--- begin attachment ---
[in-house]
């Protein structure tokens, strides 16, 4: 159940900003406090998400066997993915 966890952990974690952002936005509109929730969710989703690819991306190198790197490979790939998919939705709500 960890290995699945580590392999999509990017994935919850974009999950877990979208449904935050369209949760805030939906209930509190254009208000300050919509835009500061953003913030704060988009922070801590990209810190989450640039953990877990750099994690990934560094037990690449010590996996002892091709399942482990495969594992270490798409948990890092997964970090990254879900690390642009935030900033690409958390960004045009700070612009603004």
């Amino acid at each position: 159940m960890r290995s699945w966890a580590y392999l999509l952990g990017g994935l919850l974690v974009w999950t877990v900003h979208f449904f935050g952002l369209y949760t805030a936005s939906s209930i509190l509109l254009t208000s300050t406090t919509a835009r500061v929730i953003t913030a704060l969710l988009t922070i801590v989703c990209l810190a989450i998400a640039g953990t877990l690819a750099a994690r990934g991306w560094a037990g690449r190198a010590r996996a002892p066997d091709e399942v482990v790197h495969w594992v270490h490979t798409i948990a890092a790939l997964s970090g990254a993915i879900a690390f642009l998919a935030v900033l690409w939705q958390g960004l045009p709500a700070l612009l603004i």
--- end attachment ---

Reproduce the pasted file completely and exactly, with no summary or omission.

[in-house]
């Protein structure tokens, strides 16, 4: 159940900003406090998400066997993915 966890952990974690952002936005509109929730969710989703690819991306190198790197490979790939998919939705709500 960890290995699945580590392999999509990017994935919850974009999950877990979208449904935050369209949760805030939906209930509190254009208000300050919509835009500061953003913030704060988009922070801590990209810190989450640039953990877990750099994690990934560094037990690449010590996996002892091709399942482990495969594992270490798409948990890092997964970090990254879900690390642009935030900033690409958390960004045009700070612009603004």
């Amino acid at each position: 159940m960890r290995s699945w966890a580590y392999l999509l952990g990017g994935l919850l974690v974009w999950t877990v900003h979208f449904f935050g952002l369209y949760t805030a936005s939906s209930i509190l509109l254009t208000s300050t406090t919509a835009r500061v929730i953003t913030a704060l969710l988009t922070i801590v989703c990209l810190a989450i998400a640039g953990t877990l690819a750099a994690r990934g991306w560094a037990g690449r190198a010590r996996a002892p066997d091709e399942v482990v790197h495969w594992v270490h490979t798409i948990a890092a790939l997964s970090g990254a993915i879900a690390f642009l998919a935030v900033l690409w939705q958390g960004l045009p709500a700070l612009l603004i």